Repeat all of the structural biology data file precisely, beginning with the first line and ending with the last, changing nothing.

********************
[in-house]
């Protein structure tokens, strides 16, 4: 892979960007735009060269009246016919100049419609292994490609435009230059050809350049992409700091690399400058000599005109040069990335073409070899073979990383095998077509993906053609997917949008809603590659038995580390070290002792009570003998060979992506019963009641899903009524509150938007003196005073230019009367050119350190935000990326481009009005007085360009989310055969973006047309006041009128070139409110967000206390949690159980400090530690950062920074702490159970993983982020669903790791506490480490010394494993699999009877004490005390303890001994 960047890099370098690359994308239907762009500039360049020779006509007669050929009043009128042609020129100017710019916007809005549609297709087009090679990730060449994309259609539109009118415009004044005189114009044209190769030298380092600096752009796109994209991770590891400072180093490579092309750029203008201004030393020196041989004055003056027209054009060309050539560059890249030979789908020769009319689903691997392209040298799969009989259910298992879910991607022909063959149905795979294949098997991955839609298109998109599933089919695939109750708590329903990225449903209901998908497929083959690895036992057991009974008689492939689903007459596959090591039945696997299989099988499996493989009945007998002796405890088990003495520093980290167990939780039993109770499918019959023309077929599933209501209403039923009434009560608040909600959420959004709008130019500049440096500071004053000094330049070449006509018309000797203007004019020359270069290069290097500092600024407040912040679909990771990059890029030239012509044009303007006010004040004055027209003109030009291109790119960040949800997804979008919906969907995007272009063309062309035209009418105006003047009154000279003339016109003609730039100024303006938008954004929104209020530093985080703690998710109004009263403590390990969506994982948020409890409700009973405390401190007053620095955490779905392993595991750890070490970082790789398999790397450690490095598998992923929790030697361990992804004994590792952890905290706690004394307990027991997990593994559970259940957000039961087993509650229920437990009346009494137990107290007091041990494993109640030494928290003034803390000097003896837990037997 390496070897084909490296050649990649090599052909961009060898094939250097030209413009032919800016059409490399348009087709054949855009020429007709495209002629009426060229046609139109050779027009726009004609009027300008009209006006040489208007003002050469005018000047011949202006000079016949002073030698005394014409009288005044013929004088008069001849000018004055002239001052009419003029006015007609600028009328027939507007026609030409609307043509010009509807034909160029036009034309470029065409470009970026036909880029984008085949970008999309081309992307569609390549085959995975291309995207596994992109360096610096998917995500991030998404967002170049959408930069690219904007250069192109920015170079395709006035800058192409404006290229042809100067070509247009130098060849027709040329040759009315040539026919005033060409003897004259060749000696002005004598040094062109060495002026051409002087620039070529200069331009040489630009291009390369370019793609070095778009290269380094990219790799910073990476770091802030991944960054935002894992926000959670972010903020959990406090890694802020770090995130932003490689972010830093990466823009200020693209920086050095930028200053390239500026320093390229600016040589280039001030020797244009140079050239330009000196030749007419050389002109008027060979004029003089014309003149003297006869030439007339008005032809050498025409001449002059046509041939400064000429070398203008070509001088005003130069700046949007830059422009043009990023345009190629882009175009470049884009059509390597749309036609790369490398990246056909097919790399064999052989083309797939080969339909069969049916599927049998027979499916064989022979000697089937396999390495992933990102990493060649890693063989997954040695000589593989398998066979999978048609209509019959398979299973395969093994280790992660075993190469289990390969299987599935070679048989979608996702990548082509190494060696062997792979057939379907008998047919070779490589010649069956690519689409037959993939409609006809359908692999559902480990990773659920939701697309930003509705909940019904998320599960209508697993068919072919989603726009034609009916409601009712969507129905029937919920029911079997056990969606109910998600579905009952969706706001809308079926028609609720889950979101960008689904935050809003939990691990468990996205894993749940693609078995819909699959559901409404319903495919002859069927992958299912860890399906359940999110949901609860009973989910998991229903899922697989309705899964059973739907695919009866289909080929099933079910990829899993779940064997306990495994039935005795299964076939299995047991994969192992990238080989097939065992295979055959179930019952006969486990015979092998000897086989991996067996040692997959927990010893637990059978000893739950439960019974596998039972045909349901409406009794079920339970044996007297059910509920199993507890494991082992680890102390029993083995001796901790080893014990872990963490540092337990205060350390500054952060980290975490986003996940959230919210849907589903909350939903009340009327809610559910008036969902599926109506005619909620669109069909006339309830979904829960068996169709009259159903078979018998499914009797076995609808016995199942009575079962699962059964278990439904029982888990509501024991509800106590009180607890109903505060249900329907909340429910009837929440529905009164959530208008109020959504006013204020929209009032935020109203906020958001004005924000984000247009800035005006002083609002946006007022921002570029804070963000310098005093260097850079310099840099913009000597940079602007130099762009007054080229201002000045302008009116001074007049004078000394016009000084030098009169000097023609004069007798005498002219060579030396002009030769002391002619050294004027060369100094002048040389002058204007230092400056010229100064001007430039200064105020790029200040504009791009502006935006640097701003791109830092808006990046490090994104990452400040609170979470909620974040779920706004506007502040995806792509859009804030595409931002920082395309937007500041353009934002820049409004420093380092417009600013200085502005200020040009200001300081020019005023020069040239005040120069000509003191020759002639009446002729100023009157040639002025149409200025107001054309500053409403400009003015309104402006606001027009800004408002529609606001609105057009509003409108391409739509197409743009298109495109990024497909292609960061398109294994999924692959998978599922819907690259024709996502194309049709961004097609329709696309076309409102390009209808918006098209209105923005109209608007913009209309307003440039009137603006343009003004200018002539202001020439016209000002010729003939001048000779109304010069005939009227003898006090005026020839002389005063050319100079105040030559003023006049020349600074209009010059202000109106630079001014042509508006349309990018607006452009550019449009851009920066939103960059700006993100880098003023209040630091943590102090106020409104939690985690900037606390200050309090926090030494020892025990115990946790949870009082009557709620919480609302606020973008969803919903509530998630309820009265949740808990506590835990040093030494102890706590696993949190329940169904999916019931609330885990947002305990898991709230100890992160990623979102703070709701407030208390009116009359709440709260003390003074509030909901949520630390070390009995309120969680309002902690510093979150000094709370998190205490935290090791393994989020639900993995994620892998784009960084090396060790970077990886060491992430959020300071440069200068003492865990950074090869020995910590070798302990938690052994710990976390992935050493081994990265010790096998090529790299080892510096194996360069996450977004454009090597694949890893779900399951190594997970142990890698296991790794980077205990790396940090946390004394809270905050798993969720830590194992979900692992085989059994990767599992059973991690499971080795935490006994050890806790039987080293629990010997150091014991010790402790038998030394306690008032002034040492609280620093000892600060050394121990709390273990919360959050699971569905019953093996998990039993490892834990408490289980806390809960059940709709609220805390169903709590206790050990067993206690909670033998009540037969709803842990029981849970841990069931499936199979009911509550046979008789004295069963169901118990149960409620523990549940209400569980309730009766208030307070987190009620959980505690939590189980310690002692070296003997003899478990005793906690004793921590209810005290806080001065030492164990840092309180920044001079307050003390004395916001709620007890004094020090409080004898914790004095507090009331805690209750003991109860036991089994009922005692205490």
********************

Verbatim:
[in-house]
């Protein structure tokens, strides 16, 4: 892979960007735009060269009246016919100049419609292994490609435009230059050809350049992409700091690399400058000599005109040069990335073409070899073979990383095998077509993906053609997917949008809603590659038995580390070290002792009570003998060979992506019963009641899903009524509150938007003196005073230019009367050119350190935000990326481009009005007085360009989310055969973006047309006041009128070139409110967000206390949690159980400090530690950062920074702490159970993983982020669903790791506490480490010394494993699999009877004490005390303890001994 960047890099370098690359994308239907762009500039360049020779006509007669050929009043009128042609020129100017710019916007809005549609297709087009090679990730060449994309259609539109009118415009004044005189114009044209190769030298380092600096752009796109994209991770590891400072180093490579092309750029203008201004030393020196041989004055003056027209054009060309050539560059890249030979789908020769009319689903691997392209040298799969009989259910298992879910991607022909063959149905795979294949098997991955839609298109998109599933089919695939109750708590329903990225449903209901998908497929083959690895036992057991009974008689492939689903007459596959090591039945696997299989099988499996493989009945007998002796405890088990003495520093980290167990939780039993109770499918019959023309077929599933209501209403039923009434009560608040909600959420959004709008130019500049440096500071004053000094330049070449006509018309000797203007004019020359270069290069290097500092600024407040912040679909990771990059890029030239012509044009303007006010004040004055027209003109030009291109790119960040949800997804979008919906969907995007272009063309062309035209009418105006003047009154000279003339016109003609730039100024303006938008954004929104209020530093985080703690998710109004009263403590390990969506994982948020409890409700009973405390401190007053620095955490779905392993595991750890070490970082790789398999790397450690490095598998992923929790030697361990992804004994590792952890905290706690004394307990027991997990593994559970259940957000039961087993509650229920437990009346009494137990107290007091041990494993109640030494928290003034803390000097003896837990037997 390496070897084909490296050649990649090599052909961009060898094939250097030209413009032919800016059409490399348009087709054949855009020429007709495209002629009426060229046609139109050779027009726009004609009027300008009209006006040489208007003002050469005018000047011949202006000079016949002073030698005394014409009288005044013929004088008069001849000018004055002239001052009419003029006015007609600028009328027939507007026609030409609307043509010009509807034909160029036009034309470029065409470009970026036909880029984008085949970008999309081309992307569609390549085959995975291309995207596994992109360096610096998917995500991030998404967002170049959408930069690219904007250069192109920015170079395709006035800058192409404006290229042809100067070509247009130098060849027709040329040759009315040539026919005033060409003897004259060749000696002005004598040094062109060495002026051409002087620039070529200069331009040489630009291009390369370019793609070095778009290269380094990219790799910073990476770091802030991944960054935002894992926000959670972010903020959990406090890694802020770090995130932003490689972010830093990466823009200020693209920086050095930028200053390239500026320093390229600016040589280039001030020797244009140079050239330009000196030749007419050389002109008027060979004029003089014309003149003297006869030439007339008005032809050498025409001449002059046509041939400064000429070398203008070509001088005003130069700046949007830059422009043009990023345009190629882009175009470049884009059509390597749309036609790369490398990246056909097919790399064999052989083309797939080969339909069969049916599927049998027979499916064989022979000697089937396999390495992933990102990493060649890693063989997954040695000589593989398998066979999978048609209509019959398979299973395969093994280790992660075993190469289990390969299987599935070679048989979608996702990548082509190494060696062997792979057939379907008998047919070779490589010649069956690519689409037959993939409609006809359908692999559902480990990773659920939701697309930003509705909940019904998320599960209508697993068919072919989603726009034609009916409601009712969507129905029937919920029911079997056990969606109910998600579905009952969706706001809308079926028609609720889950979101960008689904935050809003939990691990468990996205894993749940693609078995819909699959559901409404319903495919002859069927992958299912860890399906359940999110949901609860009973989910998991229903899922697989309705899964059973739907695919009866289909080929099933079910990829899993779940064997306990495994039935005795299964076939299995047991994969192992990238080989097939065992295979055959179930019952006969486990015979092998000897086989991996067996040692997959927990010893637990059978000893739950439960019974596998039972045909349901409406009794079920339970044996007297059910509920199993507890494991082992680890102390029993083995001796901790080893014990872990963490540092337990205060350390500054952060980290975490986003996940959230919210849907589903909350939903009340009327809610559910008036969902599926109506005619909620669109069909006339309830979904829960068996169709009259159903078979018998499914009797076995609808016995199942009575079962699962059964278990439904029982888990509501024991509800106590009180607890109903505060249900329907909340429910009837929440529905009164959530208008109020959504006013204020929209009032935020109203906020958001004005924000984000247009800035005006002083609002946006007022921002570029804070963000310098005093260097850079310099840099913009000597940079602007130099762009007054080229201002000045302008009116001074007049004078000394016009000084030098009169000097023609004069007798005498002219060579030396002009030769002391002619050294004027060369100094002048040389002058204007230092400056010229100064001007430039200064105020790029200040504009791009502006935006640097701003791109830092808006990046490090994104990452400040609170979470909620974040779920706004506007502040995806792509859009804030595409931002920082395309937007500041353009934002820049409004420093380092417009600013200085502005200020040009200001300081020019005023020069040239005040120069000509003191020759002639009446002729100023009157040639002025149409200025107001054309500053409403400009003015309104402006606001027009800004408002529609606001609105057009509003409108391409739509197409743009298109495109990024497909292609960061398109294994999924692959998978599922819907690259024709996502194309049709961004097609329709696309076309409102390009209808918006098209209105923005109209608007913009209309307003440039009137603006343009003004200018002539202001020439016209000002010729003939001048000779109304010069005939009227003898006090005026020839002389005063050319100079105040030559003023006049020349600074209009010059202000109106630079001014042509508006349309990018607006452009550019449009851009920066939103960059700006993100880098003023209040630091943590102090106020409104939690985690900037606390200050309090926090030494020892025990115990946790949870009082009557709620919480609302606020973008969803919903509530998630309820009265949740808990506590835990040093030494102890706590696993949190329940169904999916019931609330885990947002305990898991709230100890992160990623979102703070709701407030208390009116009359709440709260003390003074509030909901949520630390070390009995309120969680309002902690510093979150000094709370998190205490935290090791393994989020639900993995994620892998784009960084090396060790970077990886060491992430959020300071440069200068003492865990950074090869020995910590070798302990938690052994710990976390992935050493081994990265010790096998090529790299080892510096194996360069996450977004454009090597694949890893779900399951190594997970142990890698296991790794980077205990790396940090946390004394809270905050798993969720830590194992979900692992085989059994990767599992059973991690499971080795935490006994050890806790039987080293629990010997150091014991010790402790038998030394306690008032002034040492609280620093000892600060050394121990709390273990919360959050699971569905019953093996998990039993490892834990408490289980806390809960059940709709609220805390169903709590206790050990067993206690909670033998009540037969709803842990029981849970841990069931499936199979009911509550046979008789004295069963169901118990149960409620523990549940209400569980309730009766208030307070987190009620959980505690939590189980310690002692070296003997003899478990005793906690004793921590209810005290806080001065030492164990840092309180920044001079307050003390004395916001709620007890004094020090409080004898914790004095507090009331805690209750003991109860036991089994009922005692205490």